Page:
Association of global and regional central circulation transit time with left ventricular end diastolic pressure using dynamic magnetic resonance imaging
Journal of Cardiovascular Magnetic Resonance volume 14, Article number: P288 (2012)
Prolonged central circulation transit time (TT) has long been associated with heart failure and left ventricular (LV) dysfunction. However, it is not known which portion of the central circulation is associated with this prolongation. Moreover, the relation of global and regional TT to LV end diastolic pressure (LVEDP) is not defined. In this study we assessed the global and regional TT in each portion of the central circulation and investigated their relations to LVEDP in patients undergoing cardiac catheterization.
All patients were prospectively recruited and underwent cardiac MRI within 5 hours of cardiac catheterization. Dynamic MR images were acquired during the infusion of gadopentetate dimeglumine (0.01 mmol/kg) at 6 ml/s. Areas of interest were drawn and propagated through phases in the right atrium (RA), right ventricle (RV), main pulmonary artery (PA), left and right lung, left atrium (LA), LV and ascending aorta to construct time-intensity curves. TT was defined as the time between the peaks of time-intensity curves. All TTs were normalized to RR intervals. Central circulation TT was defined as TT from RA to aorta, while regional TT was defined as RA to RV, RV to PA, PA to lungs (averaged value of the left and right lung), lungs to LA, LA to LV, and LV to aorta. LVEDP was assessed during cardiac catheterization.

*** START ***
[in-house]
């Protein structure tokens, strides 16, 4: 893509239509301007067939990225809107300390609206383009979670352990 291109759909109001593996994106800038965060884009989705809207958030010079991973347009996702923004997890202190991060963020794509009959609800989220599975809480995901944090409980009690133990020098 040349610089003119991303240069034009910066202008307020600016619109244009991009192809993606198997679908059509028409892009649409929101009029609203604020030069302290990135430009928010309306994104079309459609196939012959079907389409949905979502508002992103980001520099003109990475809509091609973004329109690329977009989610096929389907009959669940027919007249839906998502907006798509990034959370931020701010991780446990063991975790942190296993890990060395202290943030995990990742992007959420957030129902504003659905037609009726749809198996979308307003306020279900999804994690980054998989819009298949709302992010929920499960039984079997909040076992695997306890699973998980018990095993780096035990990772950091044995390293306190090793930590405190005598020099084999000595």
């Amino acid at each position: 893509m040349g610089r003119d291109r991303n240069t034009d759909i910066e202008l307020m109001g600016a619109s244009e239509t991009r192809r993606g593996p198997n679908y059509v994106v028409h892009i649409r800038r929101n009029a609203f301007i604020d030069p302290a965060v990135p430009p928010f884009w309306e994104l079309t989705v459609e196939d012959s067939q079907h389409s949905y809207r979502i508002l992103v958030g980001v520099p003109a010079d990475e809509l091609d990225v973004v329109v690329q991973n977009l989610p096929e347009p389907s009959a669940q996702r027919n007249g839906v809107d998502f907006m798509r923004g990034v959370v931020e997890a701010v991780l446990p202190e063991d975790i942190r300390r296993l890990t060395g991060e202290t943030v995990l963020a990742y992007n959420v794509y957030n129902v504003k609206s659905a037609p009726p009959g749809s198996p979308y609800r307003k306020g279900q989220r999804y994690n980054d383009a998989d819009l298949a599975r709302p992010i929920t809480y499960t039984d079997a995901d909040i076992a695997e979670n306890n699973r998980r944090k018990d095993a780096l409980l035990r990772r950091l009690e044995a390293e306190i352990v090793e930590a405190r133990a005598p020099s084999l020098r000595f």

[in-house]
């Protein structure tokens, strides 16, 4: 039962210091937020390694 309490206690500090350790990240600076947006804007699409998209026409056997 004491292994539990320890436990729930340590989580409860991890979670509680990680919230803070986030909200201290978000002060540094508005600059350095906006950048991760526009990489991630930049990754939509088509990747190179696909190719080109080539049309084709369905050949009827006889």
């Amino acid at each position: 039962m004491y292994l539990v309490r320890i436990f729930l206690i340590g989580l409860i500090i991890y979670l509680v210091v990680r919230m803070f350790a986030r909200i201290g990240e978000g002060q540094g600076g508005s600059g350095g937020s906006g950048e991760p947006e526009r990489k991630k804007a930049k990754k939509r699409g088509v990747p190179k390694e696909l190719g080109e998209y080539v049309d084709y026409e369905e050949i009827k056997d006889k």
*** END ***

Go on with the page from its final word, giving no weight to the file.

Of the 48 subjects studied the mean age was 59 years and 32 (67%) were male. Average LV ejection fraction (LVEF) was 48±15% and the LVEDP 15±8 mmHg. Central TT was significantly prolonged in patients with elevated LVEDP (>12 mmHg) 15.7±5.8 cardiac cycles vs. 10.5±2.2 cardiac cycles (p=0.002) in those with normal LVEDP (≤12 mmHg). Regional analysis demonstrated that TT prolongation was present in PA to lungs, lungs to LA, LA to LV and LV to aorta but not in RA to RV and RV to PA. The multivariate regression model which included all regional TTs as covariables showed that TT from lung to LA had the strongest association with LVEDP (beta coefficients 0,424, p<0.001) followed by TT from LA to LV (0,325, p=0.007) and TT from PA to lungs (0,240, p=0.037). TTs from other regions were not significantly associated with LVEDP.
Central and regional circulation TT can be assessed by dynamic MR imaging. Central TT was significantly prolonged in patients with elevated LVEDP largely due to regional TT prolongation in lungs to LA, LA to LV and PA to lungs circulation.
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Li, L.Y., McLaughlin, J., Rhee, P.D. et al. Association of global and regional central circulation transit time with left ventricular end diastolic pressure using dynamic magnetic resonance imaging. J Cardiovasc Magn Reson 14 (Suppl 1), P288 (2012). https://doi.org/10.1186/1532-429X-14-S1-P288